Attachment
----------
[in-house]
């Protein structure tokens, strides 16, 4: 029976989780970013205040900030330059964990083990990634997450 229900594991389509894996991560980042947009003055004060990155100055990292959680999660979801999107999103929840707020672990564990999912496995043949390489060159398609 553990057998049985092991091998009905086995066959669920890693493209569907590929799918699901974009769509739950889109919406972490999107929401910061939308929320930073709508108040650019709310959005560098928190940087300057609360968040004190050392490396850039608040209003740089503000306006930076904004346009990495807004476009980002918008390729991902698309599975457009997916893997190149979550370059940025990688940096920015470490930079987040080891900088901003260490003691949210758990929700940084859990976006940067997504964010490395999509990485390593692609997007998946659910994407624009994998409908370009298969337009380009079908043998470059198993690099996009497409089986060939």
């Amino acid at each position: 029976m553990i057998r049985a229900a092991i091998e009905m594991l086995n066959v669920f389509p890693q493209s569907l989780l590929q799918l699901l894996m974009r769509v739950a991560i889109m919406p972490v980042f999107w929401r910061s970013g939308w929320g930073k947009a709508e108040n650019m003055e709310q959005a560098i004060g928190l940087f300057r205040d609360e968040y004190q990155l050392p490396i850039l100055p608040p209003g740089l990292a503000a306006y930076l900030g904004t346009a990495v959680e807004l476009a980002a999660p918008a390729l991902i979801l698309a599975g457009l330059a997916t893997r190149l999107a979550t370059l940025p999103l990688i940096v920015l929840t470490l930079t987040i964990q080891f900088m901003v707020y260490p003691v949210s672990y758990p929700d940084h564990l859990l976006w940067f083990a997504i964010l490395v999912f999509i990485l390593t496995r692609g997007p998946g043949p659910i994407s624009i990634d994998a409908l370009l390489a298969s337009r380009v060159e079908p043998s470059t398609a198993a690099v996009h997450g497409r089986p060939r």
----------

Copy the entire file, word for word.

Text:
[in-house]
């Protein structure tokens, strides 16, 4: 029976989780970013205040900030330059964990083990990634997450 229900594991389509894996991560980042947009003055004060990155100055990292959680999660979801999107999103929840707020672990564990999912496995043949390489060159398609 553990057998049985092991091998009905086995066959669920890693493209569907590929799918699901974009769509739950889109919406972490999107929401910061939308929320930073709508108040650019709310959005560098928190940087300057609360968040004190050392490396850039608040209003740089503000306006930076904004346009990495807004476009980002918008390729991902698309599975457009997916893997190149979550370059940025990688940096920015470490930079987040080891900088901003260490003691949210758990929700940084859990976006940067997504964010490395999509990485390593692609997007998946659910994407624009994998409908370009298969337009380009079908043998470059198993690099996009497409089986060939």
């Amino acid at each position: 029976m553990i057998r049985a229900a092991i091998e009905m594991l086995n066959v669920f389509p890693q493209s569907l989780l590929q799918l699901l894996m974009r769509v739950a991560i889109m919406p972490v980042f999107w929401r910061s970013g939308w929320g930073k947009a709508e108040n650019m003055e709310q959005a560098i004060g928190l940087f300057r205040d609360e968040y004190q990155l050392p490396i850039l100055p608040p209003g740089l990292a503000a306006y930076l900030g904004t346009a990495v959680e807004l476009a980002a999660p918008a390729l991902i979801l698309a599975g457009l330059a997916t893997r190149l999107a979550t370059l940025p999103l990688i940096v920015l929840t470490l930079t987040i964990q080891f900088m901003v707020y260490p003691v949210s672990y758990p929700d940084h564990l859990l976006w940067f083990a997504i964010l490395v999912f999509i990485l390593t496995r692609g997007p998946g043949p659910i994407s624009i990634d994998a409908l370009l390489a298969s337009r380009v060159e079908p043998s470059t398609a198993a690099v996009h997450g497409r089986p060939r």